On February 9, Al Jazeera aired an episode in its People and Power series entitled “Egypt: Seeds of Change.” The programme offers a revealing behind the scenes look at a core group of activists from the April 6 Youth Movement who played a crucial role in Egypt’s nonviolent revolution.
“This is not a spontaneous uprising,” reporter Elizabeth Jones stressed. “The revolution has been in the making for three years.” The key to its success, we learn, was the instruction April 6 leaders received from veterans of groups like Otpor, the student movement that brought down Serbian president Slododan Milosevic.
Srdja Popovic, a leader of that revolution, we are told, “shared his firsthand experience with April 6.” Mohamed Adel, one of the April 6 leaders, describes his training in Serbia in the tactics of nonviolent resistance, including “how to organise and get people out on the streets.” He brought back videos and teaching aids to help train the other leaders, who are shown “directing the uprising from the start.”
Since the ouster of Milosevic in 2000, Popovic has been busy spreading the gospel of nonviolent warfare. In 2003, he founded the Centre for Applied Nonviolent Action and Strategies (CANVAS) in Belgrade. By spring 2010, the globe-trotting Serb reportedly had “five revolutions already under his belt.” In a Mother Jones puff piece, Nicholas Schmidle writes: “CANVAS got off to an impressive start, training the pro-democracy campaigners in Georgia, Ukraine, and Lebanon who went on to lead the Rose, Orange, and Cedar revolutions, respectively.”
But who funds it all? Schmidle, a fellow at the Soros-linked New America Foundation, cites Popovic: “CANVAS is ‘100 percent independent from any government’ and funded entirely by private donors.” Yet an LA Times profile of Nini Gogiberidze, a Georgian employee of CANVAS, says the group is funded in part by the near-governmental organisation Freedom House. “Gogiberidze,” the Times adds, “is among Georgia’s ‘velvet’ revolutionaries, a group of Western and local activists who make up a robust pro-democracy corps in this Caucasus country—so much of it funded by American philanthropist George Soros that one analyst calls the nation Sorosistan.”
CANVAS works closely with the International Center for Nonviolent Conflict (ICNC), with which it has shared a number of staff members—including Dr. Stephen Zunes, who has collaborated with CANVAS in training Egyptian activists. Founded in 2002, the ICNC is funded entirely by Peter Ackerman, its founding chair. Ackerman, who chaired the board of Freedom House from September 2005 until January 2009, also indirectly funds CANVAS.
Ackerman’s wealth derives mainly from his time at Drexel Burnham Lambert, the Wall Street investment bank that was forced into bankruptcy in February 1990 due to its involvement in illegal activities in the junk bond market. As special projects aide to junk bond king Michael Milken, Ackerman cleaned up. In 1988 alone, he took home a salary of $165 million for his critical role in financing Kohlberg Kravis Roberts’s $26 billion leveraged buyout of RJR Nabisco. But four months before Drexel collapsed into bankruptcy, Ackerman “beat a fortuitously timed retreat” to the International Institute for Strategic Studies in London. While the “king” was sentenced to 10 years for securities fraud, “the highest-paid of all of Michael R. Milken’s minions” emerged as “the big winner” with a fortune of approximately $500 million—prompting one of his former colleagues to complain: “Peter Ackerman is a real Teflon guy.”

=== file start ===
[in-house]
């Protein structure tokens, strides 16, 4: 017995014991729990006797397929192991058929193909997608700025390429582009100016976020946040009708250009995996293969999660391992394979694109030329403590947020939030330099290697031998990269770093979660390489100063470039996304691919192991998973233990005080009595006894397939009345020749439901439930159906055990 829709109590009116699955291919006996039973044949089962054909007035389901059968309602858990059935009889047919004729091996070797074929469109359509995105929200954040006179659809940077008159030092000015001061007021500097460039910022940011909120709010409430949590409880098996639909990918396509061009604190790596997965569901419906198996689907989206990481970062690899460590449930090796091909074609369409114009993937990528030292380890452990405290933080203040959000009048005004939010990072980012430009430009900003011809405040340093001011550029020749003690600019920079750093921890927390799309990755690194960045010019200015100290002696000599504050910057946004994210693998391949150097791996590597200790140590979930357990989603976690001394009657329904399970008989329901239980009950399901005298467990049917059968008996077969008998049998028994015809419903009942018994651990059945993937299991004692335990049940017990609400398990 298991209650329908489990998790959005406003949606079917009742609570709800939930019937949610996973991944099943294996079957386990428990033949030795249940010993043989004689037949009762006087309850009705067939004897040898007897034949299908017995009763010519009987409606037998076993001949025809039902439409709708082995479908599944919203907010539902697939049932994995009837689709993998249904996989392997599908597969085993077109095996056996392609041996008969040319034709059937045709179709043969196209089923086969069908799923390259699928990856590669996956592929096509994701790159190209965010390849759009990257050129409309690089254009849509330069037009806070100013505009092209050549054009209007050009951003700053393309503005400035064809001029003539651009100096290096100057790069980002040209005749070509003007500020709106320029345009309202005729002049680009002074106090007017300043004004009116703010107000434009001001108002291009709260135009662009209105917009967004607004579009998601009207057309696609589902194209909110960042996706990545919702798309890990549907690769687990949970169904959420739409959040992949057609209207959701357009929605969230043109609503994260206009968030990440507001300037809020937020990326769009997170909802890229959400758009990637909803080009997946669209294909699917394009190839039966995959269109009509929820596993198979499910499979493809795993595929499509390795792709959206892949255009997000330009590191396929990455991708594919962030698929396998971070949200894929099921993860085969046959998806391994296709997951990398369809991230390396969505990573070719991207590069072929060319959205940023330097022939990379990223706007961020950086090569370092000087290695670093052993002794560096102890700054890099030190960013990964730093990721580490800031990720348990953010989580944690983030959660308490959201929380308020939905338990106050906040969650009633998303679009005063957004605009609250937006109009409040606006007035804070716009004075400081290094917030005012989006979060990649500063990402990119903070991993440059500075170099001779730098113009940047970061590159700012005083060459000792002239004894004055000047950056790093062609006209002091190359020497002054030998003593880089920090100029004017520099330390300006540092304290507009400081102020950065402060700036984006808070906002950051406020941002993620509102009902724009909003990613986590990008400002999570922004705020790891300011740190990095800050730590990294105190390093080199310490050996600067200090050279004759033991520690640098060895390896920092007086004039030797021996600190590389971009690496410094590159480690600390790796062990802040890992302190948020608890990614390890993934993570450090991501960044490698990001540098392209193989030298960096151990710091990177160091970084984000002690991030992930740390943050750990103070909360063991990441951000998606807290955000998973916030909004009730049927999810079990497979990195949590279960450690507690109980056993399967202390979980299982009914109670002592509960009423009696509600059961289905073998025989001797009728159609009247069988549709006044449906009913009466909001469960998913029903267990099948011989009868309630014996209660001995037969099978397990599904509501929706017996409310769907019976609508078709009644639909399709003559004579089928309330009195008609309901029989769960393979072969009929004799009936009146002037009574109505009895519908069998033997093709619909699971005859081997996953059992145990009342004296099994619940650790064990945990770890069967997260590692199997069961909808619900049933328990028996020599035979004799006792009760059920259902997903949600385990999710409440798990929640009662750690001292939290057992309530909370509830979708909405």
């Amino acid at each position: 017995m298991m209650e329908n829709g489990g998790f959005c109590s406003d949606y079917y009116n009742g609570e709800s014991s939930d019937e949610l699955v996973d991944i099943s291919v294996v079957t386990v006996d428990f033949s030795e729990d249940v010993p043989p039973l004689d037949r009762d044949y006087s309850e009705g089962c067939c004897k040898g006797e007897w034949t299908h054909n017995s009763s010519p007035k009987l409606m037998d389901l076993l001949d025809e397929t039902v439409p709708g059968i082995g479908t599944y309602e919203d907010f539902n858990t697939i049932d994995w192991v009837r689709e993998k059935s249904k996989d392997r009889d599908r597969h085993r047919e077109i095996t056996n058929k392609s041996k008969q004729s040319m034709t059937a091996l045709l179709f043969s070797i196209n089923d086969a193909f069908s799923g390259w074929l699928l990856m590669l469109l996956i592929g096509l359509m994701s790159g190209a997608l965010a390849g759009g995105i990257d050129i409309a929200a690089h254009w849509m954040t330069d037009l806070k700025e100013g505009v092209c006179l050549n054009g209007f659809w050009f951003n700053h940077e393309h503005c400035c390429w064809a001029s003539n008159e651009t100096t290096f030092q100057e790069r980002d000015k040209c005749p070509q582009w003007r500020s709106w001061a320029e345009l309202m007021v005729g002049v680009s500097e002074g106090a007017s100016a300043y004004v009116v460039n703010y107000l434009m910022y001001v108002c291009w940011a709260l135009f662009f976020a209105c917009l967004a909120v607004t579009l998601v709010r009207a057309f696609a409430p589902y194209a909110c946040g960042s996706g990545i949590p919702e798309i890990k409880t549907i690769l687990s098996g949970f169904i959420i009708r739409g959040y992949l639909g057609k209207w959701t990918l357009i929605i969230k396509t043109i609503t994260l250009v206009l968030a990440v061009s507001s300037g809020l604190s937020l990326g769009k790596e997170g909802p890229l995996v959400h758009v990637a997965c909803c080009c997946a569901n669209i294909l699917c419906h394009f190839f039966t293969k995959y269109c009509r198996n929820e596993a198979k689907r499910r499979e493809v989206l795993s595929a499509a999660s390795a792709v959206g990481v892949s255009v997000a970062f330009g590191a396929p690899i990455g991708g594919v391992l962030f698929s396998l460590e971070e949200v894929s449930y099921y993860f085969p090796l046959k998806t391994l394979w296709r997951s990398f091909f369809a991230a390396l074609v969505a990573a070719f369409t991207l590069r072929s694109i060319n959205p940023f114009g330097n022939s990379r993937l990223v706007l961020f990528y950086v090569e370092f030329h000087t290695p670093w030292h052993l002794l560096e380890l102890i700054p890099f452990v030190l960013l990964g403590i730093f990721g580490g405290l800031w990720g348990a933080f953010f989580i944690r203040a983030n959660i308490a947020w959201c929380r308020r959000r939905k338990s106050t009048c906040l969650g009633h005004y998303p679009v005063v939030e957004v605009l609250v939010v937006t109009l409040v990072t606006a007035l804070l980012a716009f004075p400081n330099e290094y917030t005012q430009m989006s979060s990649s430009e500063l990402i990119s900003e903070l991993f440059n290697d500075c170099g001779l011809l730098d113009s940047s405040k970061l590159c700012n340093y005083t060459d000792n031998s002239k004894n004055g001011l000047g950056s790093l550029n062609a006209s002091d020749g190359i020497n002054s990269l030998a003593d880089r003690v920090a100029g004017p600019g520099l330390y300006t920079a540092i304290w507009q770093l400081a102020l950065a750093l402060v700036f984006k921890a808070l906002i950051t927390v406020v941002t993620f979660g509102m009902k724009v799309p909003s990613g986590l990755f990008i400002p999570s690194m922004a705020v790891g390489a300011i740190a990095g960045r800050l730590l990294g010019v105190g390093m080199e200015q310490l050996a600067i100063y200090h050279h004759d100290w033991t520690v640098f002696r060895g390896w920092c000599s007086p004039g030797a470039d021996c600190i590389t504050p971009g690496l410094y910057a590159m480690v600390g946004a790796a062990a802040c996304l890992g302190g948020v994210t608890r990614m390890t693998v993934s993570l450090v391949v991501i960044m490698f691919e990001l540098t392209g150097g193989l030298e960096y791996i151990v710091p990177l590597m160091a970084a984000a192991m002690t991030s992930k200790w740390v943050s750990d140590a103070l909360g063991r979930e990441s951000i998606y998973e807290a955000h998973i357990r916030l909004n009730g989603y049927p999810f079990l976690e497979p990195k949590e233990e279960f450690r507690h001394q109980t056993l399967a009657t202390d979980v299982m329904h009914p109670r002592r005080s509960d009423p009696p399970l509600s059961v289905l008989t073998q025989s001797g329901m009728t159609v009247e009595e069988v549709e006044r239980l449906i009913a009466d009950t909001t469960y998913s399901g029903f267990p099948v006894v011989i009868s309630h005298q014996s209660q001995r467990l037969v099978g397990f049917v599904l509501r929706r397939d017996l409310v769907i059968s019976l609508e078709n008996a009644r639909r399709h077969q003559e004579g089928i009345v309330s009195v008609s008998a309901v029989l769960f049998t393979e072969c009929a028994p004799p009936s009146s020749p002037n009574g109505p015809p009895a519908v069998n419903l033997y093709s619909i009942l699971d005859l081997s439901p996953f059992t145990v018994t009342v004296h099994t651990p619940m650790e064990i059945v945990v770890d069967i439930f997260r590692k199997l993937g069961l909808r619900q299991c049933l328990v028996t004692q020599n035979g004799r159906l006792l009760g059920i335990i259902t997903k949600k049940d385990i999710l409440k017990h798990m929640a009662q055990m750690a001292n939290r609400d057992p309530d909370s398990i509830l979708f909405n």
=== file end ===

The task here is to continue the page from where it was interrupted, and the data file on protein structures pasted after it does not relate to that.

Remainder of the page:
Having successfully escaped “the stench of Drexel,” Ackerman completed what BusinessWeek called “an improbable transformation from junk-bond promoter back to scholar.” Prior to his financial exploits, he had written his doctoral thesis under the guidance of Gene Sharp, the Harvard academic whose theories of nonviolent struggle had inspired the velvet revolutionaries. In fact, while he was still working for Milken, Ackerman had been funding Sharp’s Albert Einstein Institution. According to the Wall Street Journal, “A large part of ICNC’s and Canvas’s theoretical arsenal is drawn from Mr. Sharp’s writings.”
As part of his own contribution to worldwide revolution, Ackerman has helped produce two documentaries on nonviolent conflict and even a regime change video game. His film on Otpor’s toppling of Milosevic played a crucial role in the success of Georgia’s Rose Revolution, which brought George Soros protégé Mikheil Saakashvili to the presidency in 2004. Every Saturday for months, a Soros-backed TV network broadcast “Bringing Down a Dictator.” As one activist told the Washington Post, “Most important was the film. All the demonstrators knew the tactics of the revolution in Belgrade by heart because they showed [the film]…. Everyone knew what to do.”
At one point in the Al Jazeera programme, Ahmed Maher, “the main instigator of this revolution,” reveals his group’s close collaboration with Mohamed ElBaradei, the former IAEA chief, who flew back to Cairo on January 27. “From the beginning,” he said, “the April 6 Youth Movement has been allied with the groups that cooperated with ElBaradei when he returned to Egypt.” Up to his opportune return, ElBaradei and Peter Ackerman’s wife, Joanne Leedom-Ackerman, had both been board members of the Soros-financed International Crisis Group.
And for those who believe that Israel is genuinely worried about the prospect of “democratic change” south of the border, Ackerman’s participation in a roundtable discussion entitled “The Challenge of Radical Islam” at the 2008 Herzliya Conference with Uzi Landau—Ariel Sharon’s Minister of Internal Security and current member of the Knesset for Avigdor Lieberman’s Yisrael Beiteinu—should give them pause for thought.
Maidhc Ó Cathail writes extensively on U.S. foreign policy and the Middle East.